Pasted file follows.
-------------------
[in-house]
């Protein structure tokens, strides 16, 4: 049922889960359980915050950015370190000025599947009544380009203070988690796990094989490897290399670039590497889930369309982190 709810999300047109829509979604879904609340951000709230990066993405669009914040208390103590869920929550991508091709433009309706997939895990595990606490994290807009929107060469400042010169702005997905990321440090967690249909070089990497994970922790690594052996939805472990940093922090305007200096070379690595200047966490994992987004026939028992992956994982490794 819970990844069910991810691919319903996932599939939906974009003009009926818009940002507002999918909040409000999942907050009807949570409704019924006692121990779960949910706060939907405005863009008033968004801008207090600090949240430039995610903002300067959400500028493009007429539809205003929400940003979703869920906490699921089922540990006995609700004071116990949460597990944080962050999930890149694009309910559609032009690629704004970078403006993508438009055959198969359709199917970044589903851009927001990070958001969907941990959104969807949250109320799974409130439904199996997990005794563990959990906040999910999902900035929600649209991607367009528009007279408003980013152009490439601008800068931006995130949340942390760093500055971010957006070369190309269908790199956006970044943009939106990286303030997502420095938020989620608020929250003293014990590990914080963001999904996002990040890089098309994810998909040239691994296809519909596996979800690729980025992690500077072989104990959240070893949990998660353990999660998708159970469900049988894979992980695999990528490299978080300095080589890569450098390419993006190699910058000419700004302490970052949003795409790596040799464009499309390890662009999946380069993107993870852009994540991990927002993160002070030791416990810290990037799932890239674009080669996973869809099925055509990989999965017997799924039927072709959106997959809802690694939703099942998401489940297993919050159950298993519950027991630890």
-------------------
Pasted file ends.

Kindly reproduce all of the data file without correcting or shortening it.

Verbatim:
[in-house]
């Protein structure tokens, strides 16, 4: 049922889960359980915050950015370190000025599947009544380009203070988690796990094989490897290399670039590497889930369309982190 709810999300047109829509979604879904609340951000709230990066993405669009914040208390103590869920929550991508091709433009309706997939895990595990606490994290807009929107060469400042010169702005997905990321440090967690249909070089990497994970922790690594052996939805472990940093922090305007200096070379690595200047966490994992987004026939028992992956994982490794 819970990844069910991810691919319903996932599939939906974009003009009926818009940002507002999918909040409000999942907050009807949570409704019924006692121990779960949910706060939907405005863009008033968004801008207090600090949240430039995610903002300067959400500028493009007429539809205003929400940003979703869920906490699921089922540990006995609700004071116990949460597990944080962050999930890149694009309910559609032009690629704004970078403006993508438009055959198969359709199917970044589903851009927001990070958001969907941990959104969807949250109320799974409130439904199996997990005794563990959990906040999910999902900035929600649209991607367009528009007279408003980013152009490439601008800068931006995130949340942390760093500055971010957006070369190309269908790199956006970044943009939106990286303030997502420095938020989620608020929250003293014990590990914080963001999904996002990040890089098309994810998909040239691994296809519909596996979800690729980025992690500077072989104990959240070893949990998660353990999660998708159970469900049988894979992980695999990528490299978080300095080589890569450098390419993006190699910058000419700004302490970052949003795409790596040799464009499309390890662009999946380069993107993870852009994540991990927002993160002070030791416990810290990037799932890239674009080669996973869809099925055509990989999965017997799924039927072709959106997959809802690694939703099942998401489940297993919050159950298993519950027991630890």